EU Commissioner Vera Jourova is adept at finding silver linings in clouds, but she may, in fact, have a good sense of political reality when it comes to the now-invalidated Safe Harbor Program (our recent blog post on the Schrems decision here).
In her address to the EU Parliament’s LIBE Committee (Civil Liberties, Justice and Home Affairs) on October 26, 2015, Commissioner Jourova raised hopes by stating that an agreement “in principle” was in place between the European Commission and the U.S. Department of Commerce on a Safe Harbor 2.0. Then, she proceeded to dash these hopes by setting forth barriers to an agreement that make the Empire State Building look like a kiosk.
First, she noted, the U.S. must offer EU citizens safeguards for their information that are “globally equivalent” to those within the European Union. The likelihood of that, given the continuing activities of the National Security Agency and other law enforcement bodies is not very great. The picture got darker still when she said that the “greatest challenge” was U.S. “judicial control” over such activities. Such control, when it comes to national security concerns, is not very robust.
Enforcement, as a theme for the continuing stumbling blocks, emerged in Commissioner Jourova’s remarks when she said that there must be effective enforcement and oversight of the self-verification regime of companies registered with Safe Harbor. Anyone who pays attention to the media in 2015 is aware that, while the Federal Trade Commission (F.T.C.) has, in fact, proceeded against Safe Harbor registrants who acted in contradiction to their agreement to follow the EU-based Safe Harbor protection principles, the U.S. Congress appears to have little appetite for strengthening the hand of the F.T.C. or any government agency, for that matter.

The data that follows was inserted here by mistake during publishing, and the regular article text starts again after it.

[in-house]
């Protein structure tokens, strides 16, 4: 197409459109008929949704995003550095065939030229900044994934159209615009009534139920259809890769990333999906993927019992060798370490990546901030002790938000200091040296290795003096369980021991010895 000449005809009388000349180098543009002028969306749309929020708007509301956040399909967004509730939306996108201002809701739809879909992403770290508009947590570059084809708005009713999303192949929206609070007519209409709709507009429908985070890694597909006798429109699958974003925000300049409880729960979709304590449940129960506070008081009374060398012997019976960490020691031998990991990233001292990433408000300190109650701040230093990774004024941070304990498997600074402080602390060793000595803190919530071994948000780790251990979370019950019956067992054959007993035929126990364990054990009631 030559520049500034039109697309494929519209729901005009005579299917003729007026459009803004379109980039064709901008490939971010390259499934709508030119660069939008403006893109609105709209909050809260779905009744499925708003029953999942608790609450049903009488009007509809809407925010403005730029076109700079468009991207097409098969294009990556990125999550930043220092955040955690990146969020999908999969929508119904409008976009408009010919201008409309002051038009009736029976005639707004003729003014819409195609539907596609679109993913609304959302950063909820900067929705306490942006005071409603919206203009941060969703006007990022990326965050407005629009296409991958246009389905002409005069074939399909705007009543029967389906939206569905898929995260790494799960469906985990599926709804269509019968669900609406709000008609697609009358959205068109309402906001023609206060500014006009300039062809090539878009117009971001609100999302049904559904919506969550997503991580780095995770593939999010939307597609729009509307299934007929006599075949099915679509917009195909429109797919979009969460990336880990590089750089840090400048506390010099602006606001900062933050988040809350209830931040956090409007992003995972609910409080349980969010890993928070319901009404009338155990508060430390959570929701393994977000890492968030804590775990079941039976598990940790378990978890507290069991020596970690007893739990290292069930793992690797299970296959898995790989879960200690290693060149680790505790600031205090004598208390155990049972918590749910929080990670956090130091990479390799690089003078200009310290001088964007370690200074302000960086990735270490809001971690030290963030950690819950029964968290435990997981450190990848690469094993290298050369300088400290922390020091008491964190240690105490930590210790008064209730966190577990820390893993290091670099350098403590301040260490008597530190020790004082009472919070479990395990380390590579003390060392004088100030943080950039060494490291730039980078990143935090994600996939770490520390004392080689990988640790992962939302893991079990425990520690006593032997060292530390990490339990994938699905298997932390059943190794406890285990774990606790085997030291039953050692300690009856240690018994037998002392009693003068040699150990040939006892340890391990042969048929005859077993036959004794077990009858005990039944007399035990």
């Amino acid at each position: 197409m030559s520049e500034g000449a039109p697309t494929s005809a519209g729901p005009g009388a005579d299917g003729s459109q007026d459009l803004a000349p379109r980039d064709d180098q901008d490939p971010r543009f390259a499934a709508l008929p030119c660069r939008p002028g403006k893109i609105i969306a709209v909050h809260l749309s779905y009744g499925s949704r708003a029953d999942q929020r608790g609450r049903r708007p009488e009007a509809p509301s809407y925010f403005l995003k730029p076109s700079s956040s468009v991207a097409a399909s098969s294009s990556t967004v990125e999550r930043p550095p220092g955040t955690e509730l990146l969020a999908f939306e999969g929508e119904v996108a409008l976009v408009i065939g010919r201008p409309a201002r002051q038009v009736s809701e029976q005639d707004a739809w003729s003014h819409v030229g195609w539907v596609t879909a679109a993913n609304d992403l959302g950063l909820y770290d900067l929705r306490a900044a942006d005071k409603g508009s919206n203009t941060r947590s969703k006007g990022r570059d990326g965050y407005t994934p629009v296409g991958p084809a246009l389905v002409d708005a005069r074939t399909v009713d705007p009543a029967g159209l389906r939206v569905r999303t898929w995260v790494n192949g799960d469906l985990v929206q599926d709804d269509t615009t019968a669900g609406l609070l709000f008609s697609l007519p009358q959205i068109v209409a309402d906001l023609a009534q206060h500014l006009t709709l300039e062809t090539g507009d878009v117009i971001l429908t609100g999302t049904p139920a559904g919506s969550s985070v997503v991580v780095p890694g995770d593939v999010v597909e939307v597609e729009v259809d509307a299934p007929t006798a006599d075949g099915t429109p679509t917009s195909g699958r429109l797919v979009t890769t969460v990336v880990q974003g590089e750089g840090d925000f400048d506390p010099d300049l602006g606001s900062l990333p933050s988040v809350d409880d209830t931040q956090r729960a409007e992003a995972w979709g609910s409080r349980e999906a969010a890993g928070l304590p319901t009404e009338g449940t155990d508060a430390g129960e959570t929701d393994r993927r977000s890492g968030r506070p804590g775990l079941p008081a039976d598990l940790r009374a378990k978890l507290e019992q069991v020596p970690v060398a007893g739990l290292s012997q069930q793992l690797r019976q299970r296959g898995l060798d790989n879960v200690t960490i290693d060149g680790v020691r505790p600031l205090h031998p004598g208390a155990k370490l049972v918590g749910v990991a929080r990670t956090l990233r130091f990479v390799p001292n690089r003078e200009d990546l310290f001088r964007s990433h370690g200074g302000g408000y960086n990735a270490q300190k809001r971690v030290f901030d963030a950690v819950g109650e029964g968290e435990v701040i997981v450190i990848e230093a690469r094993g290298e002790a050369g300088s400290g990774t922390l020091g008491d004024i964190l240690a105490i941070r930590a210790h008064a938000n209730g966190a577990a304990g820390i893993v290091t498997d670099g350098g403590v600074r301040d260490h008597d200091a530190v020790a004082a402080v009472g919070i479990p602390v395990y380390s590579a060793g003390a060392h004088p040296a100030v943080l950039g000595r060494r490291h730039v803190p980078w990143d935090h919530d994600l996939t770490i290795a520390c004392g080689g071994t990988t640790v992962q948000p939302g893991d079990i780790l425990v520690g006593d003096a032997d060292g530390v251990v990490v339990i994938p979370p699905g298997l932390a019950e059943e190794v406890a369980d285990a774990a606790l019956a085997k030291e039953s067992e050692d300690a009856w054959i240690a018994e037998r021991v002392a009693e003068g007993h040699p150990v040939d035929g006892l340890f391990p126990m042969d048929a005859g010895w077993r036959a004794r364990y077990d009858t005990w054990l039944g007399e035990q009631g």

Multinational organizations, then, would not be well advised to believe that a new Safe Harbor regime will be in place within a few months and, instead, should expedite efforts to find alternatives. Germany has already suspended Safe Harbor transfers, and so has Israel. Other countries may follow shortly.
For further information on alternative means of data transfers from Europe or Israel to the U.S., please contact Kenneth N. Rashbaum.